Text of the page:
I'm probably going to continue blogging for the rest of my life, which seems like an odd thing to say. "Blogs" will probably exist in one form or another as long as the internet exists*, even if this specific Blogger outlet no longer functions or the idea of an old-fashioned "blog" goes out of style. Hell, it probably already has. Several of my friends who used to have lots of thoughts to share have now switched just to Tumblr or Instagram, communicating through pictures rather than words. Admittedly, that's because my friends are all getting into their late 20s/early 30s and it seems like a very teenage/early 20's university student thing to do, thinking that the world JUST HAS TO HEAR your brilliant opinions.
* = right? Well, who knows. In ten years time, I could have a kid, and upon seeing the old man sit down to write a blog post, Mark Jr. or Marquette would react with as much disdain as if I had been writing on a typewriter. Then again, good lord, would I not want my future kids to ever know I had a blog. "Geez Dad, you were really into Lost?"
Thanks to everyone who's been reading for the last eight years and you can probably look forward to eight more. I'll likely never get tired of posting weird pop culture items or writing about whatever comes to mind. Stay tuned for the 2000th post when I write a similarly half-assed "whoa, I guess this is an anniversary" item and then perhaps let my future child write a paragraph talking about how their dad is a technological dinosaur.
* Bryan Curtis writes about the tragedy of Maurice Stokes, his lifelong friendship with Jack Twyman and the creation of "The Stokes Game" in his honour. Terrific, moving story and one that has been somewhat lost over time given that Stokes died over 40 years ago.
* With "Gravity" kicking ass with critics and making a fortune at the box office, Emily Yoshida details the career of Alfonso Cuaron. I might as well take this opportunity to say that I LOVED "Gravity" and it's my favourite movie of the year thus far (sorry, "Mud"). Since Cuaron directed, co-wrote, co-produced and co-edited the film, I'm guessing he's walking away with at least one trophy on Oscar night, and it's very well deserved.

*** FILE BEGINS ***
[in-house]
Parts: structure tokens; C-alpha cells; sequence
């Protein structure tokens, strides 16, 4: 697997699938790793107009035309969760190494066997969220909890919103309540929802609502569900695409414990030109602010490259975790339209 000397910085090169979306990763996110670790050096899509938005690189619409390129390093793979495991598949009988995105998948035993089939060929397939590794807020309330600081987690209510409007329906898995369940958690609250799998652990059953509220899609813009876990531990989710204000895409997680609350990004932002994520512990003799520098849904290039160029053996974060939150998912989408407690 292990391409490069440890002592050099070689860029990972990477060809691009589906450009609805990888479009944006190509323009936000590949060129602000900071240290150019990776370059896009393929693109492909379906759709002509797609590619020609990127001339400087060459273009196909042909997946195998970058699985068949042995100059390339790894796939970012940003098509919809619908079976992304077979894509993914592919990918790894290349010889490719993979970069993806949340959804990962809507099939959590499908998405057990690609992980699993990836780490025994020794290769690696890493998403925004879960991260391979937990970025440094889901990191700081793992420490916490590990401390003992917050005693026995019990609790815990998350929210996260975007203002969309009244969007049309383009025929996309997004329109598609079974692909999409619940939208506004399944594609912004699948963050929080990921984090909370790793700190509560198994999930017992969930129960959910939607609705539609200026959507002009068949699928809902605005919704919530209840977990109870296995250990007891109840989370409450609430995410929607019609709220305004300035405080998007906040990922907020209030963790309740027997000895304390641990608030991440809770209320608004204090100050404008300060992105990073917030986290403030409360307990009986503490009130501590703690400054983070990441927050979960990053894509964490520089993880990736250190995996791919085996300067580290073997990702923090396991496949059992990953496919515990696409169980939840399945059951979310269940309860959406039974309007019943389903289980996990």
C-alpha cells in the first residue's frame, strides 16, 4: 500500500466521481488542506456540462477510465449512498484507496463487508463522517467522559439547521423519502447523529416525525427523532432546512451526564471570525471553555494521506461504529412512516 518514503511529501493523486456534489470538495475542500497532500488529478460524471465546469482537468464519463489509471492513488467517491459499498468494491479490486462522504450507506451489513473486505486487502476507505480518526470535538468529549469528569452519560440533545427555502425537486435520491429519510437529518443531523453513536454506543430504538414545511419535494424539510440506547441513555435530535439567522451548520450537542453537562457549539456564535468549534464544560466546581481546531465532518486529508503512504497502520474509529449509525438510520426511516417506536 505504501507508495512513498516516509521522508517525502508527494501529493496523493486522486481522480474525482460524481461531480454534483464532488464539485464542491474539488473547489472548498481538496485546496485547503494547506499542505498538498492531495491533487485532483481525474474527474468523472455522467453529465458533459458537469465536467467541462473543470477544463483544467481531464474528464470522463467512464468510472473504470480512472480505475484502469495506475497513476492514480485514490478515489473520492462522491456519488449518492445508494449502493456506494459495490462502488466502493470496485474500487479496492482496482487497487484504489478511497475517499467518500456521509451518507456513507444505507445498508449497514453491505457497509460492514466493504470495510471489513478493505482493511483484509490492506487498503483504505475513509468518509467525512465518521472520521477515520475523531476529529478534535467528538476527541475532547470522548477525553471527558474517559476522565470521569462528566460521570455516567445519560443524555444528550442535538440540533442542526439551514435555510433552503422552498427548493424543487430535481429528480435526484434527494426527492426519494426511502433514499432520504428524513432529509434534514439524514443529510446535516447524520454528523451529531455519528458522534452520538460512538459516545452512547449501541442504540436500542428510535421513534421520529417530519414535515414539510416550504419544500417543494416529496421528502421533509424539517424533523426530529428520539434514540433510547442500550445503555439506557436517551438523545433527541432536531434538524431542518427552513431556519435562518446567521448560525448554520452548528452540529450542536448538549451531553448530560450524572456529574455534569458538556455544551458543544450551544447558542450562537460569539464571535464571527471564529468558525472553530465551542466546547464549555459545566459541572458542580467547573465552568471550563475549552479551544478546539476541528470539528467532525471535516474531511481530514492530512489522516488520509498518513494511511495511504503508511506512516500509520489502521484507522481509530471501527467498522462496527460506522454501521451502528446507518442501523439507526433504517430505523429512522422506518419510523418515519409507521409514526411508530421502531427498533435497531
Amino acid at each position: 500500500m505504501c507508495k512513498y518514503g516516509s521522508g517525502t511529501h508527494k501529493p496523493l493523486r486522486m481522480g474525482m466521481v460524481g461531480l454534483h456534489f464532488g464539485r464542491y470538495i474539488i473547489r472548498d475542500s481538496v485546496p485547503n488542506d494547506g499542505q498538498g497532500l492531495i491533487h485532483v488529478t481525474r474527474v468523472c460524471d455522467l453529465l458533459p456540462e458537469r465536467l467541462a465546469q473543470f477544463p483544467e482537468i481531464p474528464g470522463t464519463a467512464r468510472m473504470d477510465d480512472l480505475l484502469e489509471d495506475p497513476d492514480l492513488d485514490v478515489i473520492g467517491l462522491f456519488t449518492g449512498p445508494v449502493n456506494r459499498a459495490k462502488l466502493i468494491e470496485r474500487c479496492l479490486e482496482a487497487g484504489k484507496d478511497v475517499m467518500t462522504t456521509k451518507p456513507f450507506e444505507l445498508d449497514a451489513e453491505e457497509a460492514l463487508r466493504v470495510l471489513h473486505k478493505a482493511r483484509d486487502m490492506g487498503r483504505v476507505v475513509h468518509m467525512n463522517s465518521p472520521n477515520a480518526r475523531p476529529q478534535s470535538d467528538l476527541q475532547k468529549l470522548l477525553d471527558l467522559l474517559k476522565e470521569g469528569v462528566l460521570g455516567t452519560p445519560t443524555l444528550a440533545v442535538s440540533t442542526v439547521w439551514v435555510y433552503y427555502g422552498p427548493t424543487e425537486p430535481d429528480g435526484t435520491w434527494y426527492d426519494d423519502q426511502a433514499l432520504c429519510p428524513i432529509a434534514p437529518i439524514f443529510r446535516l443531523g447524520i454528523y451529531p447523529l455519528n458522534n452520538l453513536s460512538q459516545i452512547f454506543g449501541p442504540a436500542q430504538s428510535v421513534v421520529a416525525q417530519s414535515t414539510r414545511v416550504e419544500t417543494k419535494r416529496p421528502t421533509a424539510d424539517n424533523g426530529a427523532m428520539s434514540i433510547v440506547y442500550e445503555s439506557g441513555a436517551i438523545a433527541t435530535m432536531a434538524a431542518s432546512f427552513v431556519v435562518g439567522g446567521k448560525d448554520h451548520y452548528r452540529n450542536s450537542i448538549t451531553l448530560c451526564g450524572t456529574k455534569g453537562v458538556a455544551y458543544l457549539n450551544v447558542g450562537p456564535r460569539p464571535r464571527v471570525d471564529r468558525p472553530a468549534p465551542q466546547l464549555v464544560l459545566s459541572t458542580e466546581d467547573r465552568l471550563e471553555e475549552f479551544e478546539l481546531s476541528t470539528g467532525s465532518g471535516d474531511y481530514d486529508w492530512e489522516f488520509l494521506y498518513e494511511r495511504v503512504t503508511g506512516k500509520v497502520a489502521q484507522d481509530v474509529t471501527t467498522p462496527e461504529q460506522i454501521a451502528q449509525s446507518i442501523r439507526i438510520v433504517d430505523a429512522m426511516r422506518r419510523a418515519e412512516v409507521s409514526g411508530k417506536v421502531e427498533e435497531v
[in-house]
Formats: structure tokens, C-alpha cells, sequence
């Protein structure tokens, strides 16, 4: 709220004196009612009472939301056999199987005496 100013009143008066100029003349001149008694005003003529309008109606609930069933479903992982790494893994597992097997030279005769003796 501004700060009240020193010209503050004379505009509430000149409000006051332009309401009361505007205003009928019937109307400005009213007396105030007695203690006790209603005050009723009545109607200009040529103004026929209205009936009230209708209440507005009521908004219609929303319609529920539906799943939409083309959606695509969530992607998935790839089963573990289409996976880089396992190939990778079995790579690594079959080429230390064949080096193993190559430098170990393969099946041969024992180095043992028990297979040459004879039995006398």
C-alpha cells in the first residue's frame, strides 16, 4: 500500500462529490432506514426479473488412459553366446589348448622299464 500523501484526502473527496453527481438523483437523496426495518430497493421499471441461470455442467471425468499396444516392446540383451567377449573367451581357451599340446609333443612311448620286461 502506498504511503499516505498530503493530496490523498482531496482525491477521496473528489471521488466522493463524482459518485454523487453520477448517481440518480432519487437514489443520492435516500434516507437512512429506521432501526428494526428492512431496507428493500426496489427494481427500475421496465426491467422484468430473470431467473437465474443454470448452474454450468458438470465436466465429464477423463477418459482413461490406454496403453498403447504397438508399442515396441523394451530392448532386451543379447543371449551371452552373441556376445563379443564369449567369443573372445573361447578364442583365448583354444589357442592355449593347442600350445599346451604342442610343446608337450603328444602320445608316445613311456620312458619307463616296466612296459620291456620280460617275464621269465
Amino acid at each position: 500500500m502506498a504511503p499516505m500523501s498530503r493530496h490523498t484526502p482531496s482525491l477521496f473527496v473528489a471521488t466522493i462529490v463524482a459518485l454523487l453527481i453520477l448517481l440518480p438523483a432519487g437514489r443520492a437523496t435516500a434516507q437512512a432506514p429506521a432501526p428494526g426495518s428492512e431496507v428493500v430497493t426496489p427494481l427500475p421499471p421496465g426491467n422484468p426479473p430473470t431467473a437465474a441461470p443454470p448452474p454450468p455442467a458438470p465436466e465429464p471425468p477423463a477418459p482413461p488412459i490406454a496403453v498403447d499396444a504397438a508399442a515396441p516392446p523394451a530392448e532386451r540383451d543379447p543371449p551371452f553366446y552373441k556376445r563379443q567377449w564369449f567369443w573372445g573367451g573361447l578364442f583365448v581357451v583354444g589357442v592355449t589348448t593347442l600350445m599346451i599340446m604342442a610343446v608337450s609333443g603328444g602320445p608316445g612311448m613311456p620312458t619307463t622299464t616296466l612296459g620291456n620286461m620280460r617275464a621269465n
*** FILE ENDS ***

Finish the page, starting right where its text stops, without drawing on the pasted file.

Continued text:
* Emily Yoshida is the MVP of this month's Other People's Writing, as here she is again for her retrospective of Myst on the 20th anniversary of the game's release. I must admit, I've never played Myst before in my life but the idea is pretty fascinating. It's one of those cases where I whole-heartedly support the concept and feel that more games like Myst should be made, even if I have no particular interest in playing such games myself. How magnanimous of me!
* Pros: Sean Fennessey's story about Harry Nilsson's life and career
is really good. Cons: It inspires one to actually listen to some of
Nilsson's music, which, yeah, didn't quite live up to the hype. Is it
possible I had the misfortune of picking Nilsson's four worst songs on a
random YouTube search? ("Without You" is excepted since it's not a
cover, not a real 'Nilsson song,' and because it's an awesome tune)
* And finally, we end on some pure insanity from Shea Serrano as he lists the top 15 splits of Jean-Claude Van Damme's movie career. It was either this or picking the top 15 splits of Gary Cooper's movie career, which would've been a lot harder. While we're discussing JCVD, I demand to know everything about how his current role in a GoDaddy ad campaign came about, since it is delightful.